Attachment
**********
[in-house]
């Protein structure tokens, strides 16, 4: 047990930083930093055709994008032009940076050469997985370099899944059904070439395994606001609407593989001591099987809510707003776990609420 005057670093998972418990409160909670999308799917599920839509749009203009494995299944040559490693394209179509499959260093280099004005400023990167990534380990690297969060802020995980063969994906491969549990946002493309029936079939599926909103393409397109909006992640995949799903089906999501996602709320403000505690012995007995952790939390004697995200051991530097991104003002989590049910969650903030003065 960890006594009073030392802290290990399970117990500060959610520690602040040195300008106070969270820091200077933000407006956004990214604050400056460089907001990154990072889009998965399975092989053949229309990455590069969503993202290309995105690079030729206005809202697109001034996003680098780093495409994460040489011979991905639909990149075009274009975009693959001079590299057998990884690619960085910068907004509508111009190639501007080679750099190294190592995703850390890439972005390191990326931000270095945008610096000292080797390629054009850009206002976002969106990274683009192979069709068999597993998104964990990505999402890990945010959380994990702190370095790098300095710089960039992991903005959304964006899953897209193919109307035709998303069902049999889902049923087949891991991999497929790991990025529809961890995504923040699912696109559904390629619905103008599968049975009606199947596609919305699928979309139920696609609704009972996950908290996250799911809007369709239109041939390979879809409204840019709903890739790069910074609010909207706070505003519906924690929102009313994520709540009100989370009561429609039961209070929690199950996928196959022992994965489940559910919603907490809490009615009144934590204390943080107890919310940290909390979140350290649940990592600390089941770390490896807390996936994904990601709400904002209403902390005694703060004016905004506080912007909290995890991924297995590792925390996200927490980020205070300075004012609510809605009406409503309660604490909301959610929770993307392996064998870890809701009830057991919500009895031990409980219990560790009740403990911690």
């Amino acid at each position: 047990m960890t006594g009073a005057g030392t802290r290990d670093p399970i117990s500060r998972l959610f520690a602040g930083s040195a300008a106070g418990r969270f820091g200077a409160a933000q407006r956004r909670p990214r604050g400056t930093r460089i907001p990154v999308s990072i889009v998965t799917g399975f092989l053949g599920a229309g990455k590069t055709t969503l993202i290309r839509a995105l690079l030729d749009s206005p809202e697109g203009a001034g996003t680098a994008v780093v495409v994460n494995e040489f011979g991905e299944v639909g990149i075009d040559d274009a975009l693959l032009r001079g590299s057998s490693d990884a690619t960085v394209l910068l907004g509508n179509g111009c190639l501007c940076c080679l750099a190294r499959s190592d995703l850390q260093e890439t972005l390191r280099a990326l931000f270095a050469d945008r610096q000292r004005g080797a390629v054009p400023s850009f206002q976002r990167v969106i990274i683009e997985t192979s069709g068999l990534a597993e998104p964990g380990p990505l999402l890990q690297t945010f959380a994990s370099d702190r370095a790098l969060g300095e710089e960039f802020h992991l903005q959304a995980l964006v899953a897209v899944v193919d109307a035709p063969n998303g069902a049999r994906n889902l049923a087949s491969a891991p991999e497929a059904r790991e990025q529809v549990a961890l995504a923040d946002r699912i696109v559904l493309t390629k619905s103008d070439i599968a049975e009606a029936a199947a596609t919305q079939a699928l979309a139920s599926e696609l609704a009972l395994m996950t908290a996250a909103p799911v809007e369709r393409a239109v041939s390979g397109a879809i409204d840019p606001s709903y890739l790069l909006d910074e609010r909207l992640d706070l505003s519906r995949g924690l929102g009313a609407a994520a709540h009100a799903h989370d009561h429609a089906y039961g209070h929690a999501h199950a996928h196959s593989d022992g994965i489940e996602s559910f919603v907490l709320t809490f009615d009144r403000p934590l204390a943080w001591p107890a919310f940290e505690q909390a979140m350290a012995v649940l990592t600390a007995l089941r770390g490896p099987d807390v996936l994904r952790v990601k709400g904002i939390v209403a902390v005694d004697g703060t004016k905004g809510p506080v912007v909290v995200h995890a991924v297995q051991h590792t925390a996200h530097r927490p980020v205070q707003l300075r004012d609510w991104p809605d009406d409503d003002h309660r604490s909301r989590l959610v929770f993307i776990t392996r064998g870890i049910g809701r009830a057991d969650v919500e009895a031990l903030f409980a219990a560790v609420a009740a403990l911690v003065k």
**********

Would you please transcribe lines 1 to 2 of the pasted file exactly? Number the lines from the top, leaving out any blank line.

[in-house]
């Protein structure tokens, strides 16, 4: 047990930083930093055709994008032009940076050469997985370099899944059904070439395994606001609407593989001591099987809510707003776990609420 005057670093998972418990409160909670999308799917599920839509749009203009494995299944040559490693394209179509499959260093280099004005400023990167990534380990690297969060802020995980063969994906491969549990946002493309029936079939599926909103393409397109909006992640995949799903089906999501996602709320403000505690012995007995952790939390004697995200051991530097991104003002989590049910969650903030003065 960890006594009073030392802290290990399970117990500060959610520690602040040195300008106070969270820091200077933000407006956004990214604050400056460089907001990154990072889009998965399975092989053949229309990455590069969503993202290309995105690079030729206005809202697109001034996003680098780093495409994460040489011979991905639909990149075009274009975009693959001079590299057998990884690619960085910068907004509508111009190639501007080679750099190294190592995703850390890439972005390191990326931000270095945008610096000292080797390629054009850009206002976002969106990274683009192979069709068999597993998104964990990505999402890990945010959380994990702190370095790098300095710089960039992991903005959304964006899953897209193919109307035709998303069902049999889902049923087949891991991999497929790991990025529809961890995504923040699912696109559904390629619905103008599968049975009606199947596609919305699928979309139920696609609704009972996950908290996250799911809007369709239109041939390979879809409204840019709903890739790069910074609010909207706070505003519906924690929102009313994520709540009100989370009561429609039961209070929690199950996928196959022992994965489940559910919603907490809490009615009144934590204390943080107890919310940290909390979140350290649940990592600390089941770390490896807390996936994904990601709400904002209403902390005694703060004016905004506080912007909290995890991924297995590792925390996200927490980020205070300075004012609510809605009406409503309660604490909301959610929770993307392996064998870890809701009830057991919500009895031990409980219990560790009740403990911690």